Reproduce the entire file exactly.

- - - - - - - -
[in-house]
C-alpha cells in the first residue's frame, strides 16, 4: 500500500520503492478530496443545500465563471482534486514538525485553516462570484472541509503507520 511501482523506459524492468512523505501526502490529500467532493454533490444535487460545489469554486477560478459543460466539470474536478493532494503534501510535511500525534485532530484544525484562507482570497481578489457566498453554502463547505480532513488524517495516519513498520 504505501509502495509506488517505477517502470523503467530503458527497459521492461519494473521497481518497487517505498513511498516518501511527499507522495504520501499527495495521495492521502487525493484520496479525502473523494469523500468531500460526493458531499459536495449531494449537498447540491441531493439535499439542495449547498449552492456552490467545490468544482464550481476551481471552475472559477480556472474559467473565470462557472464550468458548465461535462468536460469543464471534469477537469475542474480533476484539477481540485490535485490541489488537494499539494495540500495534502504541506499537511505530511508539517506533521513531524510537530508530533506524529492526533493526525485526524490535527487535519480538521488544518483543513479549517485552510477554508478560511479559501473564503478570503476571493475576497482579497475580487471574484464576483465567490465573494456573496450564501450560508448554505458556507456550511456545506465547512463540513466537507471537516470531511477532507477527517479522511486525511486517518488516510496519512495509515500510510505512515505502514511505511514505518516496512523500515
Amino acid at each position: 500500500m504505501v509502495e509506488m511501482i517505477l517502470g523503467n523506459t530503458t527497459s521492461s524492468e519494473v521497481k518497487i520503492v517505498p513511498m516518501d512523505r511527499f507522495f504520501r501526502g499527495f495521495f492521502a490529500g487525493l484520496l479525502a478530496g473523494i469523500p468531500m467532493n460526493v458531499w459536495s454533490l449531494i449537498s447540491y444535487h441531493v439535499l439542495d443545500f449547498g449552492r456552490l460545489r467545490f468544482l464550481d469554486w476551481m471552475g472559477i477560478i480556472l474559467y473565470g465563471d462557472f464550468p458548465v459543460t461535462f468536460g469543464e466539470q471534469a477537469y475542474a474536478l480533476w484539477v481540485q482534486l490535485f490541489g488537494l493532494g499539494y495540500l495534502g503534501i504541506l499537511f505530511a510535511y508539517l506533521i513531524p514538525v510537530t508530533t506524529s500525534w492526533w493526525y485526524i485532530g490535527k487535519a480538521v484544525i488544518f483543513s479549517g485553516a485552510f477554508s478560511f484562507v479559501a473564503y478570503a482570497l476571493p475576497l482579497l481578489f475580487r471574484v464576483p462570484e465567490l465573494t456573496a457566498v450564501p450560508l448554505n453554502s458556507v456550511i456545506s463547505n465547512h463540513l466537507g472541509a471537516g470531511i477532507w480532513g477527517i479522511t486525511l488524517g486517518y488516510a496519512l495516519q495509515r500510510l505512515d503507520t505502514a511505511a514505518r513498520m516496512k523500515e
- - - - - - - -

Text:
[in-house]
C-alpha cells in the first residue's frame, strides 16, 4: 500500500520503492478530496443545500465563471482534486514538525485553516462570484472541509503507520 511501482523506459524492468512523505501526502490529500467532493454533490444535487460545489469554486477560478459543460466539470474536478493532494503534501510535511500525534485532530484544525484562507482570497481578489457566498453554502463547505480532513488524517495516519513498520 504505501509502495509506488517505477517502470523503467530503458527497459521492461519494473521497481518497487517505498513511498516518501511527499507522495504520501499527495495521495492521502487525493484520496479525502473523494469523500468531500460526493458531499459536495449531494449537498447540491441531493439535499439542495449547498449552492456552490467545490468544482464550481476551481471552475472559477480556472474559467473565470462557472464550468458548465461535462468536460469543464471534469477537469475542474480533476484539477481540485490535485490541489488537494499539494495540500495534502504541506499537511505530511508539517506533521513531524510537530508530533506524529492526533493526525485526524490535527487535519480538521488544518483543513479549517485552510477554508478560511479559501473564503478570503476571493475576497482579497475580487471574484464576483465567490465573494456573496450564501450560508448554505458556507456550511456545506465547512463540513466537507471537516470531511477532507477527517479522511486525511486517518488516510496519512495509515500510510505512515505502514511505511514505518516496512523500515
Amino acid at each position: 500500500m504505501v509502495e509506488m511501482i517505477l517502470g523503467n523506459t530503458t527497459s521492461s524492468e519494473v521497481k518497487i520503492v517505498p513511498m516518501d512523505r511527499f507522495f504520501r501526502g499527495f495521495f492521502a490529500g487525493l484520496l479525502a478530496g473523494i469523500p468531500m467532493n460526493v458531499w459536495s454533490l449531494i449537498s447540491y444535487h441531493v439535499l439542495d443545500f449547498g449552492r456552490l460545489r467545490f468544482l464550481d469554486w476551481m471552475g472559477i477560478i480556472l474559467y473565470g465563471d462557472f464550468p458548465v459543460t461535462f468536460g469543464e466539470q471534469a477537469y475542474a474536478l480533476w484539477v481540485q482534486l490535485f490541489g488537494l493532494g499539494y495540500l495534502g503534501i504541506l499537511f505530511a510535511y508539517l506533521i513531524p514538525v510537530t508530533t506524529s500525534w492526533w493526525y485526524i485532530g490535527k487535519a480538521v484544525i488544518f483543513s479549517g485553516a485552510f477554508s478560511f484562507v479559501a473564503y478570503a482570497l476571493p475576497l482579497l481578489f475580487r471574484v464576483p462570484e465567490l465573494t456573496a457566498v450564501p450560508l448554505n453554502s458556507v456550511i456545506s463547505n465547512h463540513l466537507g472541509a471537516g470531511i477532507w480532513g477527517i479522511t486525511l488524517g486517518y488516510a496519512l495516519q495509515r500510510l505512515d503507520t505502514a511505511a514505518r513498520m516496512k523500515e